- Police Beat
- The Forecaster
PORTLAND — It may soon be a lot easier for people to bike their way around the city.
With at least three companies poised to bring bicycle sharing services to the city, Councilor Spencer Thibodeau is ready to fast-track the ordinance needed for the services to operate.
The city may also move forward with its first fully protected bicycle lanes on city streets.
“We need to get this in place before spring,” Thibodeau said March 22. “These (services) are coming.”
A day earlier, his Sustainability & Transportation Committee endorsed an ordinance that may still be tweaked by the full City Council.
Thibodeau and Councilors Belinda Ray and Brian Batson were unanimous in support of the ordinance, and Thibodeau said he may seek to have a first reading, hearing and vote when the council next meets Monday, April 9.
An ordinance typically gets a first reading at one meeting, followed by a hearing and council vote at the next scheduled meeting.
City Transportation Program Manager Bruce Hyman presented the draft ordinance to the committee on March 22, but did not identify the companies interested in operating in Portland.
The ordinance will likely be amended, adding a provision requiring operators of “stationless” bike-share systems to help pay for racks throughout the city for a certain percentage of bikes they intend to rent.
The stationless approach seems the most likely to be used in the city, Thibodeau said. Instead of renting bicycles from a fixed location where they are also returned, the stationless model allows riders to go point-to-point.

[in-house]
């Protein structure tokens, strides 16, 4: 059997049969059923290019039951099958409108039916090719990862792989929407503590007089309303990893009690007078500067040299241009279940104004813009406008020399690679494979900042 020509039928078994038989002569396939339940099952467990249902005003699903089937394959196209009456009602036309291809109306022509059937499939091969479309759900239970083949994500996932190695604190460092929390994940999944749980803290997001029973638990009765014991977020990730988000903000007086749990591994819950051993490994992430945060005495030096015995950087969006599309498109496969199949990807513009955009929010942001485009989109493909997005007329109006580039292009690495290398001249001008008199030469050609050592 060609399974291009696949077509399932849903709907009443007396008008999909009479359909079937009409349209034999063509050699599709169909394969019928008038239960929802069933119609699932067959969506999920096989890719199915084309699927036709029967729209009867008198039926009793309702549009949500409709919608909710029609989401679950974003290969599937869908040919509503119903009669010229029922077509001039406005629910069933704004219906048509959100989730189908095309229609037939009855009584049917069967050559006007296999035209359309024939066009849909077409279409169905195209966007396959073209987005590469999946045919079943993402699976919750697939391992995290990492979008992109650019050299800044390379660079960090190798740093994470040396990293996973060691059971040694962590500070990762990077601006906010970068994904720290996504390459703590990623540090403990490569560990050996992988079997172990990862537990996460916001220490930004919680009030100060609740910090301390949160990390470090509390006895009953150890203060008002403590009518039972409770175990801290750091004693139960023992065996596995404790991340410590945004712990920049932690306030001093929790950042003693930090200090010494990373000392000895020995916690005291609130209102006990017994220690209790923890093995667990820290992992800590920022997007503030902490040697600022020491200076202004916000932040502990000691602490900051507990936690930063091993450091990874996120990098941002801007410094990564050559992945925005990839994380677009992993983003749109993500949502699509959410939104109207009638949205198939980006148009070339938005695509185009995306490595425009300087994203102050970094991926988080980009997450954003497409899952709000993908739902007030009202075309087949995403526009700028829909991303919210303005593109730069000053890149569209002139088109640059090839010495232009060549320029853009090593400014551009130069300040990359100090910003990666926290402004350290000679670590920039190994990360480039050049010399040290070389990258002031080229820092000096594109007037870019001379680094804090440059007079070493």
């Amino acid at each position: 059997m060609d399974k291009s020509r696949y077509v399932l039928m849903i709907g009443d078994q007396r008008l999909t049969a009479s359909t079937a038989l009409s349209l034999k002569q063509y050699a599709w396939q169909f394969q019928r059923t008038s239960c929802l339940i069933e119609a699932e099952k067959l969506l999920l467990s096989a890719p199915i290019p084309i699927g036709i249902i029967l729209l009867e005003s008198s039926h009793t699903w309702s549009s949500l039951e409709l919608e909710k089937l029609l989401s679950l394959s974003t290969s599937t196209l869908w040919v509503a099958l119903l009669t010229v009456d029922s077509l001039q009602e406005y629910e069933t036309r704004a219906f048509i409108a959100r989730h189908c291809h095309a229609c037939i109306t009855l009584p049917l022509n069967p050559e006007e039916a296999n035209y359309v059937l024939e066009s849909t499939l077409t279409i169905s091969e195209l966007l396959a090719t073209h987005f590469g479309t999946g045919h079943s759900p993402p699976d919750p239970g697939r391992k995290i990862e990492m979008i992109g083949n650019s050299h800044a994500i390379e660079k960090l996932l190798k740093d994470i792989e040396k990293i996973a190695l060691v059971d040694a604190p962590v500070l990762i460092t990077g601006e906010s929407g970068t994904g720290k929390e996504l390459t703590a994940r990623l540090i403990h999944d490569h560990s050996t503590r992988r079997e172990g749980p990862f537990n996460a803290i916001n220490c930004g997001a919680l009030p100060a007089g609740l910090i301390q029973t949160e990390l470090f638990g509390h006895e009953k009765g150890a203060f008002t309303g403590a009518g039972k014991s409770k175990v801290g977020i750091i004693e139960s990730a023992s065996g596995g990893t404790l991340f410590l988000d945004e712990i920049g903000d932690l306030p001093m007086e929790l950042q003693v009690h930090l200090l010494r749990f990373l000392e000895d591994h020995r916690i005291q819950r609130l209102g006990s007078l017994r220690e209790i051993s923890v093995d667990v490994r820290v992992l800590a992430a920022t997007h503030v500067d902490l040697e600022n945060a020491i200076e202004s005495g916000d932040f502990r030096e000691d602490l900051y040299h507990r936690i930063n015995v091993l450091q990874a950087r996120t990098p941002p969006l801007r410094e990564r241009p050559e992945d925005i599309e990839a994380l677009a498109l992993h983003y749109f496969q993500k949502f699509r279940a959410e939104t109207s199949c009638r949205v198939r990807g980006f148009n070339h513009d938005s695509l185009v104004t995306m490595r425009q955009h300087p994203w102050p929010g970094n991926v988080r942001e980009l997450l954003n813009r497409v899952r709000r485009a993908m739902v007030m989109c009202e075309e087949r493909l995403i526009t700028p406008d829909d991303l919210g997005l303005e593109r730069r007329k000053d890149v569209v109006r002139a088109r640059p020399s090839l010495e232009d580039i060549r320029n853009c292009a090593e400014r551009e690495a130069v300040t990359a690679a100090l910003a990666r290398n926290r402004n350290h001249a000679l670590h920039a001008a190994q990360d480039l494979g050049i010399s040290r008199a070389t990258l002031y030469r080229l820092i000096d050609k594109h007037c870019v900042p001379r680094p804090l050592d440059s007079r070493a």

Bicycles can be located using a smartphone app, rented and unlocked. Once done, the renter locks the bike at another location and leaves it.
As written now, the stationless operators with fewer than 250 bicycles would be charged a $1,500 initial permit fee and a $1,000 renewal fee. Operators with 250-500 bicycles would pay $2,500 and $2,000, respectively.
Because a rack for 10 bicycles can cost about $1,100, the city would require operators to share in the installation costs, with a possible reduction in permit fees to more closely match those for bike share operators using a fixed location for renting and returning bicycles.
Station-based operators with fewer than 250 bicycles would be charged a $500 initial permit fee and the same to renew a permit. Operators with 250-500 bicycles would pay $1,000 initially and to renew a permit.
The bike share concept has been looked at and discussed for more than five years. In 2013, the city conducted a feasibility study with $20,000 in technical assistance from the U.S. Environmental Protection Agency.
The nonprofit Portland Bikeshare was also formed, and a bike-share service was also operated at the Portland Transportation Center, but no citywide service has ever been established.
The fully protected bicycle lanes are part of the proposed fiscal year 2019 capital improvements budget. It would allocate $100,000 to build separated bike lanes on Park Avenue that would eventually extend from State to Marston streets.
The CIP budget must first be approved by the full council. It will be reviewed by the City Council Finance Committee on Thursday, April 5, at 5:30 p.m. in City Hall.
The lanes could be separated by barriers or bollards, but details on the construction and extent of the lanes have not been determined.
“We are evaluating options for a separated facility, and hope to know general direction in the next month or so,” city Transportation Systems Engineer Jeremiah Bartlett said in an email March 30. “It will be longer than that to nail down precise costs and implementation strategies.”
The fiscal year 2019 capital improvements budget in Portland allocates $100,000 to build a separate bicycle lane on Park Avenue, but the funding must be approved by councilors and design details are not finalized.